The most important thing to keep in mind when working with a horse that’s hard to catch is he has a reason for wanting to avoid being caught. It doesn’t matter what his reason is. What matters is to work consistently and systematically to change his mind. This is a training problem, not a horse deliberately being ‘bad.’
This catching exercise should always be done with no time constraints. It’s important not to think of success or failure in terms of how long this takes. It might take almost no time one day and two hours another. When applied with time, patience, and consistency, this method will always work. Over time, it will produce a horse that’s easy to catch, and will often come to you.
In the photos below, we work with two difficult to catch horses.
Step 1: Approach
When you first approach a horse that might be inclined to run away, you should do so indirectly, moving towards the horse in an arc with your eyes down and your body language soft. This will help demonstrate to the horse that you’re not trying to be aggressive.
Approaching the horse with sloped shoulders, from an angle, eyes soft and down.
Step 2: Follow
If the horse moves off, change your body language. The idea here is simple. You want the horse to be comfortable when he’s looking at you or letting you approach, and uncomfortable when he’s trying to escape. If the horse runs, follow him. Keep your eyes on the horse, your shoulders square, walk quickly or jog straight at the horse. Staring directly at a horse will put a lot of pressure on him.
As long as the horse continues to move away from you, you should continue to move after the horse and apply pressure. How hard you drive should be determined by how far away the horse is and how quickly the horse is moving away from you. If he’s far away or moving fast, you should move quickly as well. If he’s nearby and moving slowly, you adjust your speed to match. You can swing a rope or whack it on the ground to apply pressure from far away. Ideally, the horse should get no break from feeling your presence while he is trying to escape.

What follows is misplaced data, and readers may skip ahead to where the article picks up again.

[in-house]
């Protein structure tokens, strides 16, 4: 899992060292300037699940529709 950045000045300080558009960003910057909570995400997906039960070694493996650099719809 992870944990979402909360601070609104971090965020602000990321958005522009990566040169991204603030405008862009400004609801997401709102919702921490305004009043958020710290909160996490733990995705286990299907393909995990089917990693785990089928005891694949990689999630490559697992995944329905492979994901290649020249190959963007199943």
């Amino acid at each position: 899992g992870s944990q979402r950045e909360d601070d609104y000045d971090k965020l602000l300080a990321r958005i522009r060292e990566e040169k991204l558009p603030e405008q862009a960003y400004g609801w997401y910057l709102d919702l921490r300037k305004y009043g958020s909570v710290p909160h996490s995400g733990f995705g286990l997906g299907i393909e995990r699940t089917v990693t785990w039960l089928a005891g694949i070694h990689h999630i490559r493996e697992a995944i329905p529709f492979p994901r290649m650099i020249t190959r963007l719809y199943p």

Swinging the rope with active body language because the horse is running.
Step 3: Offer Relief
What you’re looking for is for the horse to give you his attention. If he’s inclined to run for a long time, it can be helpful to get ahead of the horse’s driveline from time to time to force him to change direction along a fence. Having to turn around will help the horse engage his thinking mind.
During this part of the process, you’re not punishing the horse and you’re not trying to get near him. You are presenting a puzzle. You are saying, “I’m going to keep after you until you find the right answer.” You want your horse to search for a solution, not become afraid.
Eventually, the horse will realize you aren’t going away. At this point, he’ll stop and look at you. As soon as that happens, stop moving immediately. Even if the horse just slows down and glances at you, drop your shoulders, tip your body away from him, and look at the ground. Release all tension in your body and make your body language passive. Do not approach. His reward for looking at you is a little break.
The horse is looking, so the pressure comes off.
Step 4: Repeat
Usually what happens next is the horse will look away again. If the horse looks away but doesn’t move, you can try to approach as described in Step 1. If the horse moves off, go back to staring and following.